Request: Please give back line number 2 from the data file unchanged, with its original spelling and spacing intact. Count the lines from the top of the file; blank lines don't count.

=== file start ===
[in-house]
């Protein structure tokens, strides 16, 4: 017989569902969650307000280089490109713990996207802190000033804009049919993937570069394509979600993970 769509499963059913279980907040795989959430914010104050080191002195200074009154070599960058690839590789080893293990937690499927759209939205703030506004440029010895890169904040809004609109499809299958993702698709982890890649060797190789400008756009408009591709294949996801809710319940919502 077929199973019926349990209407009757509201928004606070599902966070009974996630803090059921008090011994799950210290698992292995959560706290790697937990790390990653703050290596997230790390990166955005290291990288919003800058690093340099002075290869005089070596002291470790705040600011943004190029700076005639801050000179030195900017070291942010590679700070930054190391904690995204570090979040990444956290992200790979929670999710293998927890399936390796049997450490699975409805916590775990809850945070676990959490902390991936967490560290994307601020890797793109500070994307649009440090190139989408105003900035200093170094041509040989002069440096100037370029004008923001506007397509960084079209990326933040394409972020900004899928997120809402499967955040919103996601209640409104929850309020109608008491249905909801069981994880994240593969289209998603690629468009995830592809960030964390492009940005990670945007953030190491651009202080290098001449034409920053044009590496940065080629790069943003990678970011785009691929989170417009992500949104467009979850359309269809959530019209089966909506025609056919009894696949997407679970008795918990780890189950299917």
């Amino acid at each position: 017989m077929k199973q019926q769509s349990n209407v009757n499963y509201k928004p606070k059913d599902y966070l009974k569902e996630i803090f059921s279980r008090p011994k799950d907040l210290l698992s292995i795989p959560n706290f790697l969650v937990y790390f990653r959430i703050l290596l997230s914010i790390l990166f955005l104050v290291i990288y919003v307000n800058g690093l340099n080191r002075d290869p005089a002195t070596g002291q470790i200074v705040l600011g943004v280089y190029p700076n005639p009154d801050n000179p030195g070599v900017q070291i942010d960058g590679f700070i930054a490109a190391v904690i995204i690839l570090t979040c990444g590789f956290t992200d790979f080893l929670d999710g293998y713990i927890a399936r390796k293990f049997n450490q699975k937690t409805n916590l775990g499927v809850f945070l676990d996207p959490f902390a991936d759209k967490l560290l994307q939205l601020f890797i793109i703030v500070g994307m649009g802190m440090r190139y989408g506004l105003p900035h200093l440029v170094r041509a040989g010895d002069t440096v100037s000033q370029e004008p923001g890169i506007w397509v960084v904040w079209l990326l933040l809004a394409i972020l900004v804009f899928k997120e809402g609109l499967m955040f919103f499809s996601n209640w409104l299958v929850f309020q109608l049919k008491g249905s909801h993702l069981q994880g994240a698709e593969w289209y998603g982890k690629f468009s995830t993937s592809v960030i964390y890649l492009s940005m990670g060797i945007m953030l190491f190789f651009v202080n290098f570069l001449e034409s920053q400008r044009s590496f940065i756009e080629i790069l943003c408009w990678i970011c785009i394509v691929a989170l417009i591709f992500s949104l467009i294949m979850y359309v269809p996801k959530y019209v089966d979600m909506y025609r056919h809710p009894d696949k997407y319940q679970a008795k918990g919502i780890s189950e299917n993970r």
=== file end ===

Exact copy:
């Protein structure tokens, strides 16, 4: 017989569902969650307000280089490109713990996207802190000033804009049919993937570069394509979600993970 769509499963059913279980907040795989959430914010104050080191002195200074009154070599960058690839590789080893293990937690499927759209939205703030506004440029010895890169904040809004609109499809299958993702698709982890890649060797190789400008756009408009591709294949996801809710319940919502 077929199973019926349990209407009757509201928004606070599902966070009974996630803090059921008090011994799950210290698992292995959560706290790697937990790390990653703050290596997230790390990166955005290291990288919003800058690093340099002075290869005089070596002291470790705040600011943004190029700076005639801050000179030195900017070291942010590679700070930054190391904690995204570090979040990444956290992200790979929670999710293998927890399936390796049997450490699975409805916590775990809850945070676990959490902390991936967490560290994307601020890797793109500070994307649009440090190139989408105003900035200093170094041509040989002069440096100037370029004008923001506007397509960084079209990326933040394409972020900004899928997120809402499967955040919103996601209640409104929850309020109608008491249905909801069981994880994240593969289209998603690629468009995830592809960030964390492009940005990670945007953030190491651009202080290098001449034409920053044009590496940065080629790069943003990678970011785009691929989170417009992500949104467009979850359309269809959530019209089966909506025609056919009894696949997407679970008795918990780890189950299917």